I just haven't had a lot of time to read lately, especially with the holidays sneaking up on me. It seems that I've just been so busy with wrapping and planning and shopping, not to mention all of the things that I have to do on a regular basis whether or not I want to, that I just haven't been reading as much as I normally do. "The Given Day" is a sizable book, but I'm glad that I made time to pick it up and start reading it. The book was powerful and thought-provoking, about a time that has passed, yet is still relevant in so many ways today.
Without giving too much away, this book is about civil unrest in the city of Boston, and in fact right across the United States, immediately following the first World War. It takes place in a time when black people were still regarded as lesser beings than white people. There are many pivotal characters, but my favourites were Luther, a young black man who makes questionable decisions in the beginning of the book, yet changes and matures throughout. We also have Danny Coughlin, a police officer who is the son of a Police Captain, and then there is Nora, an immigrant from Ireland who's just trying to make her way. These stories and more intertwine together to make this novel a must-read, impossible to put down. I personally enjoyed watching the friendship between the three outcasts, Luther, Nora, and Danny, develop throughout, and the final pages of the book brought me to tears. I entirely enjoyed it, and would highly recommend it. Find out more about Dennis Lehane's "The Given Day" here.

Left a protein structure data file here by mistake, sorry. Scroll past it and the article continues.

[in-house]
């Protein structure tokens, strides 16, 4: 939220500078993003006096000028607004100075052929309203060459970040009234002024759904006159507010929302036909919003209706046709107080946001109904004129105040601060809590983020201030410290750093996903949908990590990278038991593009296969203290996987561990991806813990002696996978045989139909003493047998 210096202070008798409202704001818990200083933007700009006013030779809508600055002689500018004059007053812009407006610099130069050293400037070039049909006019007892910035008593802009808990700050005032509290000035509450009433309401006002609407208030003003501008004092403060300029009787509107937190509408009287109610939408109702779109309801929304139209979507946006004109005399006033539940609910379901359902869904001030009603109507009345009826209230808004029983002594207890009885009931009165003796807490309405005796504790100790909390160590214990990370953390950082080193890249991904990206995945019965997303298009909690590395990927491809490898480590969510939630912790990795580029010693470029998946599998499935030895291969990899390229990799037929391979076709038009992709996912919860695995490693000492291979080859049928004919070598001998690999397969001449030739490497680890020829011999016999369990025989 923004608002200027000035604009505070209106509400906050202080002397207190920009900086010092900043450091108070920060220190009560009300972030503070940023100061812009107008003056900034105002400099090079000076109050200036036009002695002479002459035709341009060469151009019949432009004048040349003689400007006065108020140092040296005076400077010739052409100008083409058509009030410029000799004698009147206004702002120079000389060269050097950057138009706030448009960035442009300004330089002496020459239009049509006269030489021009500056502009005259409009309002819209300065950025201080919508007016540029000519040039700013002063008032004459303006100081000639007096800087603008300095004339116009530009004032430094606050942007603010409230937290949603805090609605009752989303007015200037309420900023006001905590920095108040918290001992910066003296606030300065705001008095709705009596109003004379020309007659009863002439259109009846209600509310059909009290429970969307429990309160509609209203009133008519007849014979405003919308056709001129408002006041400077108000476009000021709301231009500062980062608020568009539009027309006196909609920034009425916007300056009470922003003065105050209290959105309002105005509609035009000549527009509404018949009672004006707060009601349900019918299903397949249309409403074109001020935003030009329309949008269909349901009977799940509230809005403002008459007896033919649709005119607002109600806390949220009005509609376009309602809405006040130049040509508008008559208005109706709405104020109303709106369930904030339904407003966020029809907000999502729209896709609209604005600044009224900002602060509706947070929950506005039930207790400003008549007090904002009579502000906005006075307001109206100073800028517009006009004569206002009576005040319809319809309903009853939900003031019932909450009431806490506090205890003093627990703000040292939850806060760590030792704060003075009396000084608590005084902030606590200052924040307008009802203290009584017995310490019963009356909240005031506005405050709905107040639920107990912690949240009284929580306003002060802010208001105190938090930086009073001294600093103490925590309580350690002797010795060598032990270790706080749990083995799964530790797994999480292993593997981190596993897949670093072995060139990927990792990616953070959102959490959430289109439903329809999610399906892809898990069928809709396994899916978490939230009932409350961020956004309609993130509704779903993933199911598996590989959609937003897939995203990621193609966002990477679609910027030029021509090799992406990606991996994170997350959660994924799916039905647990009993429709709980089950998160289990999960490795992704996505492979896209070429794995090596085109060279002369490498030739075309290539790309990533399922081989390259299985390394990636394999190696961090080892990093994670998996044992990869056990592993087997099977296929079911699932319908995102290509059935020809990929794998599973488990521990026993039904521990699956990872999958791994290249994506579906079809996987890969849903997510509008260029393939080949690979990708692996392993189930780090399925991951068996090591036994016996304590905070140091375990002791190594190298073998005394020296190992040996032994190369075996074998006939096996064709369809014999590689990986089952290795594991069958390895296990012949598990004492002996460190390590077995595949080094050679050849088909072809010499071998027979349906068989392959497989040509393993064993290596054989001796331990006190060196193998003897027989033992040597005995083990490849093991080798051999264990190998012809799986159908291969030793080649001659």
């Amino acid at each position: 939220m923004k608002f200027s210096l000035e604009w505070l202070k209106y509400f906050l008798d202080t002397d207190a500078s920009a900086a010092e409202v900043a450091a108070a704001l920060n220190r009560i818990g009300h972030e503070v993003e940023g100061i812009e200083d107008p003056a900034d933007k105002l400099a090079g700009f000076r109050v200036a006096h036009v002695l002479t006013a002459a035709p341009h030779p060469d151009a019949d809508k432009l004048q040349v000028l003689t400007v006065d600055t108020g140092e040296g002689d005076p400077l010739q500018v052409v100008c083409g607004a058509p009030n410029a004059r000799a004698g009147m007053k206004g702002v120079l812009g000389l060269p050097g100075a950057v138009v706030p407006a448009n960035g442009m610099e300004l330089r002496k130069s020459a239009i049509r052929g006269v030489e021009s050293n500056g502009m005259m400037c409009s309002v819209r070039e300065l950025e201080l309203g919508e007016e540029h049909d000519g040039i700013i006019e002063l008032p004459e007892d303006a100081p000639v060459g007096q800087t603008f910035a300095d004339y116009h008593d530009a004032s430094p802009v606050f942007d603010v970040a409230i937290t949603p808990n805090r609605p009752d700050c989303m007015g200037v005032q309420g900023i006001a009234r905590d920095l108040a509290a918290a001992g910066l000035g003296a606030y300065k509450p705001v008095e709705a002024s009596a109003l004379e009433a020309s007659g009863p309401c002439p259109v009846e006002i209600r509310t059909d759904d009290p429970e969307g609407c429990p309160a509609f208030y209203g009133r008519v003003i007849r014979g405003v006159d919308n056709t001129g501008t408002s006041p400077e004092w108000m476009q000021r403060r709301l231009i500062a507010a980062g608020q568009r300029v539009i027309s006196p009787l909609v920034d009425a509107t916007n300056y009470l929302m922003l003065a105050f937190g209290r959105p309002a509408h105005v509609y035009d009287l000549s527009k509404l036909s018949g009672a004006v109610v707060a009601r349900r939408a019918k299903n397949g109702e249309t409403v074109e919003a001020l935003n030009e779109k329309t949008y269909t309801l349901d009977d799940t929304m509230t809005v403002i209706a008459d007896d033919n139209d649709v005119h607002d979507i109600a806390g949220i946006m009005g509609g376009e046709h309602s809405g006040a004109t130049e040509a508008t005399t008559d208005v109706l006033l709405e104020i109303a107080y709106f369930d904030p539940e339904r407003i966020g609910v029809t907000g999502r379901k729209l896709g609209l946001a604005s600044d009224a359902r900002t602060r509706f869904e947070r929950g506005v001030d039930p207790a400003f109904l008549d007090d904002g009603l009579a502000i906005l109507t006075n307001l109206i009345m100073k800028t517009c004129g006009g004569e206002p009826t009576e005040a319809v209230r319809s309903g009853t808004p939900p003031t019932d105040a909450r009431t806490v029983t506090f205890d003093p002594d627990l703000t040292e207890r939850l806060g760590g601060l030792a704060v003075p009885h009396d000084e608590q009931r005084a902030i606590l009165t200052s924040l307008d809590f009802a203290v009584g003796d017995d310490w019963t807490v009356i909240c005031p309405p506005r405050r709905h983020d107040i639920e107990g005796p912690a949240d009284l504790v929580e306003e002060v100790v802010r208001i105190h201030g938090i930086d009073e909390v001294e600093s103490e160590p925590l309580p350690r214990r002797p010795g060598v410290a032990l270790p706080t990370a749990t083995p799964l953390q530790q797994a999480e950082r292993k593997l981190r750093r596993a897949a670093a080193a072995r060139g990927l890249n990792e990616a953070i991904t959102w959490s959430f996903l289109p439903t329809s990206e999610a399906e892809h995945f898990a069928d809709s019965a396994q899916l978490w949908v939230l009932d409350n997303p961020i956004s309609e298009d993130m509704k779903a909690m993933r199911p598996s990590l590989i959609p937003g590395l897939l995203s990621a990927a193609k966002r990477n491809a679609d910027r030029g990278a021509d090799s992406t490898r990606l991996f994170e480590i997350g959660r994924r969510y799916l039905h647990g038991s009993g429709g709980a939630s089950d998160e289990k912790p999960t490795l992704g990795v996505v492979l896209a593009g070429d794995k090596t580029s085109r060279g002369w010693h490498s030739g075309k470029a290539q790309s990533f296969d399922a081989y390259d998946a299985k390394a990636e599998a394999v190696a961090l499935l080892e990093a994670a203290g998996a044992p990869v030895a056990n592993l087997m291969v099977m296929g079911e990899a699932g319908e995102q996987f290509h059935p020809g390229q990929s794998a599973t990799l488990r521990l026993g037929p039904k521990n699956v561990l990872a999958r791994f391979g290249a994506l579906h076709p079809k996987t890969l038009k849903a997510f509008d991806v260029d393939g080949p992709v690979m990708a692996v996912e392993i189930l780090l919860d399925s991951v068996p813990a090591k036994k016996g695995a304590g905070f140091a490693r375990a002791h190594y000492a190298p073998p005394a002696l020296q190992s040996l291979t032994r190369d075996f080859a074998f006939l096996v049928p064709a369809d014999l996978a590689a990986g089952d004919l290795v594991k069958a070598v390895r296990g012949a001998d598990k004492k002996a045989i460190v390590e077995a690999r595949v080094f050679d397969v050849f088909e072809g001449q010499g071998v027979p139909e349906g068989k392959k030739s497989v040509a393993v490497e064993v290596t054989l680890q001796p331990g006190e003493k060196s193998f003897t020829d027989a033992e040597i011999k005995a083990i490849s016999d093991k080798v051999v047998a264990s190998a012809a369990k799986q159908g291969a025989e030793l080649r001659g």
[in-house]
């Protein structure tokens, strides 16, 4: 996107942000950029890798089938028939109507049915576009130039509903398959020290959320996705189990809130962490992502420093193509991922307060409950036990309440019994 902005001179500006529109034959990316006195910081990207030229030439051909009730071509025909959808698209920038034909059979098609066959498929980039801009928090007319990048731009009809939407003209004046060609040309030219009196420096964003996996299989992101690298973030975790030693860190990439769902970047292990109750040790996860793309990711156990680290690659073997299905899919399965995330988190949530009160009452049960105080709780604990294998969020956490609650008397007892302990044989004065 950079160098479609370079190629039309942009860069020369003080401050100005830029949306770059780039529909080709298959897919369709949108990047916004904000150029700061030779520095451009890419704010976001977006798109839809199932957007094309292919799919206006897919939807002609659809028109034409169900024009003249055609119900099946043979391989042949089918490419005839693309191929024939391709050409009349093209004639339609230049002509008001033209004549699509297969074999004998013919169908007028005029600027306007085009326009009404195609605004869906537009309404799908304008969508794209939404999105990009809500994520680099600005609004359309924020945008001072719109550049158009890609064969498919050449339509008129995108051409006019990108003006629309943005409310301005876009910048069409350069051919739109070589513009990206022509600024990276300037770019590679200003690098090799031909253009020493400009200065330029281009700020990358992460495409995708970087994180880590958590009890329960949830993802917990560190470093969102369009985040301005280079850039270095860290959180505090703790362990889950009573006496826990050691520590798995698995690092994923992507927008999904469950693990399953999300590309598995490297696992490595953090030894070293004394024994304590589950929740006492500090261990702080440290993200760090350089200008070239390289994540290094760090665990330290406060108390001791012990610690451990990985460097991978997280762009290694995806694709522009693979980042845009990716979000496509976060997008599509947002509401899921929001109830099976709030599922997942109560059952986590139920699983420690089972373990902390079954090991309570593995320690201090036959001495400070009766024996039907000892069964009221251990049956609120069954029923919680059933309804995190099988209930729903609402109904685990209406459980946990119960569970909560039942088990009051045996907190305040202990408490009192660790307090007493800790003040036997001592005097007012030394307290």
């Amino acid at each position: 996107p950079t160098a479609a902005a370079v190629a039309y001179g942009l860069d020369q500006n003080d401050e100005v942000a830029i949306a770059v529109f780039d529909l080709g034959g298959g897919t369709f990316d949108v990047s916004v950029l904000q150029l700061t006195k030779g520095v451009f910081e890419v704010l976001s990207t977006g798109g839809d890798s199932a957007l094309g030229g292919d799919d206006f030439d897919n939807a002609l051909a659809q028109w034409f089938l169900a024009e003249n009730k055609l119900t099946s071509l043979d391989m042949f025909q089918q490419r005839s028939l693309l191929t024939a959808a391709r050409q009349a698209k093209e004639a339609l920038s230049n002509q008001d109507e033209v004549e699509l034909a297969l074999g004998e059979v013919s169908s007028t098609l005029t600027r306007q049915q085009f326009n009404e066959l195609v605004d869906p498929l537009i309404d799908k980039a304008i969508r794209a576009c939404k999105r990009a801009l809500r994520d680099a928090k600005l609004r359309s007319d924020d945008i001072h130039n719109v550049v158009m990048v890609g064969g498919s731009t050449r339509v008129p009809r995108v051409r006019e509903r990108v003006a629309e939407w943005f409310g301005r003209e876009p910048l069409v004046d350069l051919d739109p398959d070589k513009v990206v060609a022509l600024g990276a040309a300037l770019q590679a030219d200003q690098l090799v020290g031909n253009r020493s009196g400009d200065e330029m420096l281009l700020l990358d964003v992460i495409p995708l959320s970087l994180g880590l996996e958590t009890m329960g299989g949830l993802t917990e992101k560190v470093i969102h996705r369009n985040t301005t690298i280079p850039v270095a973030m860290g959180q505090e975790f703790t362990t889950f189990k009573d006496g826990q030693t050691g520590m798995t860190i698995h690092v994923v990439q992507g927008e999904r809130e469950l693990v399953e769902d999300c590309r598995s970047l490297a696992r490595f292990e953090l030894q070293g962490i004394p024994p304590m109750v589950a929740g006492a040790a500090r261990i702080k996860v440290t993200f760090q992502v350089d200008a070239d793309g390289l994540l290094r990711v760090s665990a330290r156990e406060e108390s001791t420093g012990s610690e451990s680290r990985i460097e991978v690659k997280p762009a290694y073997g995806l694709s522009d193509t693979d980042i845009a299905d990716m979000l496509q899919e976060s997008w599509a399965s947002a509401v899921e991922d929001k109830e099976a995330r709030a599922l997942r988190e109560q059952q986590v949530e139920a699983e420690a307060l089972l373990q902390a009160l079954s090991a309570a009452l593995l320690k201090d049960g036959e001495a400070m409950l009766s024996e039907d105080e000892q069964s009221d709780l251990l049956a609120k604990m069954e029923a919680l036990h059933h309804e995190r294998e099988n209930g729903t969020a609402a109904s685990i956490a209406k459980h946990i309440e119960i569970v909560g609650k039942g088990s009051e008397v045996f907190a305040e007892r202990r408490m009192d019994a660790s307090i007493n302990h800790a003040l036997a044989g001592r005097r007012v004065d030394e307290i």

This book is also a part of Harper-Collins' Fabulous Fall Reading Challenge.